Friday, Jul 01, 2022

The ‘Spirit’Of Filmmaking

A film director uses characters playing ghosts in two films to voice political issues he believes in strongly

Ghost stories A still from Bhooter Bhabishyat

I never had any special liking for ghosts or ghost stories. As a child, I was scared of both gods and ghosts. A shadow on the mosquito net would scare me just as exams would for which I would offer floral prayers to goddess Saraswati to pass them. Later, I realised that both gods and ghosts represent people’s fear of the unknown. Ghosts directly represent our fear of the unknown, while gods are supposed to protect us from the unknown. Or, perhaps, ghosts stand for the uncertainty of the unknown and gods are the sum total of the unknown.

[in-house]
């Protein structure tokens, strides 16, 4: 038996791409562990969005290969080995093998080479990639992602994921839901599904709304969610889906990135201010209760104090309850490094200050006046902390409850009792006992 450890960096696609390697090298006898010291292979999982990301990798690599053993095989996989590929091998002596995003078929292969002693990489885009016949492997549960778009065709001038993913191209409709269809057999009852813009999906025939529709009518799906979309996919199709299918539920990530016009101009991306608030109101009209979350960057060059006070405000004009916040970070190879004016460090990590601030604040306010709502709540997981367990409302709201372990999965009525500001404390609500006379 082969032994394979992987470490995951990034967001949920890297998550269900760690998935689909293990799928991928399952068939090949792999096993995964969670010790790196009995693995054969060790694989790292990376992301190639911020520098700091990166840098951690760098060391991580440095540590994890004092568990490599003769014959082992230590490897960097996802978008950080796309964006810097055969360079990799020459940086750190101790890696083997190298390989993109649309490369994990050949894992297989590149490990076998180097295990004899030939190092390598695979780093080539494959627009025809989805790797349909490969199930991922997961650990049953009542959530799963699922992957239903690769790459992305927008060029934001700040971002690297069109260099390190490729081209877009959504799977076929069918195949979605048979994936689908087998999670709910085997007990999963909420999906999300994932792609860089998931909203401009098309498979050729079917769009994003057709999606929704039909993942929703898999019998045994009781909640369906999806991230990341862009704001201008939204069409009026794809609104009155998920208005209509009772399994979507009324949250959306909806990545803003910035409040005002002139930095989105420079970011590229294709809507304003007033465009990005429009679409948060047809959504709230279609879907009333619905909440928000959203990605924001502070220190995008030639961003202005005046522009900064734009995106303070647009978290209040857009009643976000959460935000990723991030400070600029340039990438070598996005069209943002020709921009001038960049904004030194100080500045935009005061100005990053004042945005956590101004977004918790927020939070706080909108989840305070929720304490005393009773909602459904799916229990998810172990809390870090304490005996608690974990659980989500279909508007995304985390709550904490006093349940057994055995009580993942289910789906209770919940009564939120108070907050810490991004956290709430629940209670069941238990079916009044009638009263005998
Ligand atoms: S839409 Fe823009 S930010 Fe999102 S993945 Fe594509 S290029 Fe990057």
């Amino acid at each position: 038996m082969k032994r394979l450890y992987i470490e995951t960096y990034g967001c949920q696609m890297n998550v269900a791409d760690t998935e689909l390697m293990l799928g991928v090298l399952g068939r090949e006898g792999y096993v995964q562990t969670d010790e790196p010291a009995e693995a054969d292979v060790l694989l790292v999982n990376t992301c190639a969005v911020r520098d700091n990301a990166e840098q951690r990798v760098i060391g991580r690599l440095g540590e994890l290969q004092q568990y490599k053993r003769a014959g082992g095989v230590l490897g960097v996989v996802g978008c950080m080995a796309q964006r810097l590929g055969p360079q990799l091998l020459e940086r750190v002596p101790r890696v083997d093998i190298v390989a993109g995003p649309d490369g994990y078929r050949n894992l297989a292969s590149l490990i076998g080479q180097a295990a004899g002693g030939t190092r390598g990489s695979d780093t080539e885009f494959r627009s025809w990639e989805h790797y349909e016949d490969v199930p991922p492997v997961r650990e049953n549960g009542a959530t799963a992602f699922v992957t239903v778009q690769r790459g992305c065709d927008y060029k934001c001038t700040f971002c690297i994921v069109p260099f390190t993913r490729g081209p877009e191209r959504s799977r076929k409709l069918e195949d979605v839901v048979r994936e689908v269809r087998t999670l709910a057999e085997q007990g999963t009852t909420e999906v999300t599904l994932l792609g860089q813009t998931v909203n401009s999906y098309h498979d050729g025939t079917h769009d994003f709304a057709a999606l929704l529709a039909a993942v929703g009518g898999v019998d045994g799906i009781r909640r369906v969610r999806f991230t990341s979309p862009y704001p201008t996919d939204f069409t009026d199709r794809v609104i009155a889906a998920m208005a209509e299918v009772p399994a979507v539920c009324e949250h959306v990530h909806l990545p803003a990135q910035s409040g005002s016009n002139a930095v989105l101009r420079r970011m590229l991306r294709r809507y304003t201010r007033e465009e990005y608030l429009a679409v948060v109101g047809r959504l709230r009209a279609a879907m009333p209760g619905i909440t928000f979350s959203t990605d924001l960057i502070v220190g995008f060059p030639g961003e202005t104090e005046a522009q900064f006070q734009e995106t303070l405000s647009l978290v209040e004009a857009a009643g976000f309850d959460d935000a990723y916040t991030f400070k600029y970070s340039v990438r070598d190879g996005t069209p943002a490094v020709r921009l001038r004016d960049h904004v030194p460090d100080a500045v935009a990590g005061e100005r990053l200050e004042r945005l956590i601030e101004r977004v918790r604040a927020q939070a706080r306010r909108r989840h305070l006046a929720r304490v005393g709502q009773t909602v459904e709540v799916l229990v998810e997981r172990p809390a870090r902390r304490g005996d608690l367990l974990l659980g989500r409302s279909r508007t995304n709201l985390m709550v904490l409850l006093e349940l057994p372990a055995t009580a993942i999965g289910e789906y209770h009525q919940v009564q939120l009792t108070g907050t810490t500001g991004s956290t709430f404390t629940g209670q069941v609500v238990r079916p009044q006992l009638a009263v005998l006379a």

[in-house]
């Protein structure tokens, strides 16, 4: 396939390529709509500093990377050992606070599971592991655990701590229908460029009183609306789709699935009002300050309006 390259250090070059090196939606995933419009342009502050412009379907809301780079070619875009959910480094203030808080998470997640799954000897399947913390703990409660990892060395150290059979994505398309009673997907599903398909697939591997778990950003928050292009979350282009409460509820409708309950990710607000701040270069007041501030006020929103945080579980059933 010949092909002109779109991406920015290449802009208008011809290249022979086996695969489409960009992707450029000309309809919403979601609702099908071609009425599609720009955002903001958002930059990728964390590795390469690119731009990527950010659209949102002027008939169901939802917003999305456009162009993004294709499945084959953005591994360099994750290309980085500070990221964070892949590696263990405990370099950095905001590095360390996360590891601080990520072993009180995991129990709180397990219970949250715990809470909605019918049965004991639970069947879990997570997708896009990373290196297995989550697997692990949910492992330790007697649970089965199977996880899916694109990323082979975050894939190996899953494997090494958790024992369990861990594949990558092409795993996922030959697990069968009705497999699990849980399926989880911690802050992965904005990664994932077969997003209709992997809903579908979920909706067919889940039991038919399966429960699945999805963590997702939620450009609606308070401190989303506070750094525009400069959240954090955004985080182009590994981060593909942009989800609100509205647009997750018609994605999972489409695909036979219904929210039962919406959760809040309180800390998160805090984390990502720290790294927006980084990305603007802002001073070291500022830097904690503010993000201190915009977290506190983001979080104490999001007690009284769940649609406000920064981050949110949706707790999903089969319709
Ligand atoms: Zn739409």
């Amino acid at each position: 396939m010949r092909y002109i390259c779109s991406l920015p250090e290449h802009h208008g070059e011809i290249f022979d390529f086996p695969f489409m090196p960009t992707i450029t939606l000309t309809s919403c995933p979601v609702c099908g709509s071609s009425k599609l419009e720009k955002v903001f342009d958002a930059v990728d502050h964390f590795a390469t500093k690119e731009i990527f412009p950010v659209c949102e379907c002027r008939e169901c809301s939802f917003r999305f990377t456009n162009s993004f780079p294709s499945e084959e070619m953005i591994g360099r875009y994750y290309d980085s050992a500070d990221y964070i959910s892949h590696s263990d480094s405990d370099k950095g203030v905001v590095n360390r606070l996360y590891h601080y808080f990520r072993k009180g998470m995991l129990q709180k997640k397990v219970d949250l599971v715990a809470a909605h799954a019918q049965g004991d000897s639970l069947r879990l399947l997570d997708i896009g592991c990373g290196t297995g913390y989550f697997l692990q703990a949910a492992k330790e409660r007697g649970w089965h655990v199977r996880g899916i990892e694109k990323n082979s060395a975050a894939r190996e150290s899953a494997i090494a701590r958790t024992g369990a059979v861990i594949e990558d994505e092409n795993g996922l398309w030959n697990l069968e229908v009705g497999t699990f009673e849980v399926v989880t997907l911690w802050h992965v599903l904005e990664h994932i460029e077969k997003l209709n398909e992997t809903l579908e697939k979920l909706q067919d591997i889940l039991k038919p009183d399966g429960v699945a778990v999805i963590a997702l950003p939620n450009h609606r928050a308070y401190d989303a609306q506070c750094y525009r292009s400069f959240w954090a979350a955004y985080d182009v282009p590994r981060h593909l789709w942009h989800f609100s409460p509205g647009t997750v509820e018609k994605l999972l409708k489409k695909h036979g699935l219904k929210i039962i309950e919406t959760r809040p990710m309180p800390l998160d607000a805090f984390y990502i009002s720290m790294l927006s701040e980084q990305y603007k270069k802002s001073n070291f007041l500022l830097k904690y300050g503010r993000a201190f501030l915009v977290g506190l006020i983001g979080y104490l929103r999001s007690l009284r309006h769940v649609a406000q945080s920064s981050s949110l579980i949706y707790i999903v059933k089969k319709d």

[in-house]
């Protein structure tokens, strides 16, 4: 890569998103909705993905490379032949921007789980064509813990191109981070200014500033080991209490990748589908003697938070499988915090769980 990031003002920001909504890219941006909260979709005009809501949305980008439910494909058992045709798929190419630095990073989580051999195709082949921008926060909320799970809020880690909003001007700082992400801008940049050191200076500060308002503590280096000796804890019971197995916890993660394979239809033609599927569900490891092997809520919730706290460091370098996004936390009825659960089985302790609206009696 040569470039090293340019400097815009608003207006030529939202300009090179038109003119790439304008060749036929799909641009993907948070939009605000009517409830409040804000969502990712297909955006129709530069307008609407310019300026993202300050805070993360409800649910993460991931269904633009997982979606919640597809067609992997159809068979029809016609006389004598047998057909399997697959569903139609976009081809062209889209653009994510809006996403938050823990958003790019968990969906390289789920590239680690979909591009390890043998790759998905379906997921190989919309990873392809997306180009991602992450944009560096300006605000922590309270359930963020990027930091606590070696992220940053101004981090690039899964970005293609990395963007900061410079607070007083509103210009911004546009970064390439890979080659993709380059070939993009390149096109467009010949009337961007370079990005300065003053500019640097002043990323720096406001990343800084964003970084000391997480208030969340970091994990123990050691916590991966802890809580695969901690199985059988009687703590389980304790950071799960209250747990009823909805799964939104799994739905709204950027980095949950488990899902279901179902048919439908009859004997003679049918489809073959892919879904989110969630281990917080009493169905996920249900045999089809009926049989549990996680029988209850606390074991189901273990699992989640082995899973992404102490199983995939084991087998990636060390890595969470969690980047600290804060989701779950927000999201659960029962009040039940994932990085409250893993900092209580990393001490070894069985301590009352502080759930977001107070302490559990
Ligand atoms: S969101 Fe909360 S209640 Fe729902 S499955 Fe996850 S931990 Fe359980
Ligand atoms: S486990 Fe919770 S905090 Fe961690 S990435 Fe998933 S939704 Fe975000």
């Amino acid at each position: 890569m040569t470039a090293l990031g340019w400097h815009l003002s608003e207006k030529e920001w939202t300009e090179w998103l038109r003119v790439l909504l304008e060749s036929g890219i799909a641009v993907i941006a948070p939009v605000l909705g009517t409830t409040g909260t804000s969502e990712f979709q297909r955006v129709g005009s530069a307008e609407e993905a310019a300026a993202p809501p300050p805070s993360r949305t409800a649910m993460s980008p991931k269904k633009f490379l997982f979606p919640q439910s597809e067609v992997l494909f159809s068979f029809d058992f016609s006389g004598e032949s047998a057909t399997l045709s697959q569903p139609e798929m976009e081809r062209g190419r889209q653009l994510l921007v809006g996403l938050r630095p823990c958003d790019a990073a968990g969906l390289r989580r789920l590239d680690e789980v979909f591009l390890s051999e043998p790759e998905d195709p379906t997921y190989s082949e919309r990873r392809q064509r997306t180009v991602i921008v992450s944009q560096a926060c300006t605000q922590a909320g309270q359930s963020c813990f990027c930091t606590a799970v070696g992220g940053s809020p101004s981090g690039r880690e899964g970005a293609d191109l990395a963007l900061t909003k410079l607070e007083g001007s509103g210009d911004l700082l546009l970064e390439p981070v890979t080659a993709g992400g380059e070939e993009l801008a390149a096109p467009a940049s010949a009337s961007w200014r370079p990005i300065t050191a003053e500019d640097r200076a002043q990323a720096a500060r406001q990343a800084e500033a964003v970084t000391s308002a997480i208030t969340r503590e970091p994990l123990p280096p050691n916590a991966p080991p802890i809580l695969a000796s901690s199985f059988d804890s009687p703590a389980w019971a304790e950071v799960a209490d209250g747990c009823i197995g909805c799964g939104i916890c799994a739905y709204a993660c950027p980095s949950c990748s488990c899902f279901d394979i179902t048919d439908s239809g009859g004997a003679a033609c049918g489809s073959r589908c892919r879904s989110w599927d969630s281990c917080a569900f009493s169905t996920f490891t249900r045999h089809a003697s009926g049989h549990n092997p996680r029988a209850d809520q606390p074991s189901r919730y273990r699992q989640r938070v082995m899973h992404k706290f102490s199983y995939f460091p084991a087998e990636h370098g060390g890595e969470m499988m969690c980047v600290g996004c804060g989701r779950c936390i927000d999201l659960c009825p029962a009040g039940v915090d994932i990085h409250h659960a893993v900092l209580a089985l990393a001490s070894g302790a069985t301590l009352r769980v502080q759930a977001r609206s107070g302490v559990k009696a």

Ghosts entered my realm of filmmaking in a strange way. I had no plans of telling a ghost story. Bhooter Bhabishyat (The Future of Ghosts, 2012) was my first feature film. While writing the script, my idea was to write a story that could be shot more or less at one location to keep the budget low—one place that could be distinctly identified as in Calcutta. With such a constraint, I needed a whole lot of characters, from varied backgrounds, to keep the viewers engaged. I did not want to tell the usual stories based on a family or on two people caught up in one place. I wanted to tell a social story, for which I needed characters from diverse socio-economic and linguistic backgrounds; even better if they belonged to different time periods. Then realisation dawned that some of them had to be ghosts. In the film now, these ghosts offer viewers a slice of Bengal’s history, along with reflections on different income groups.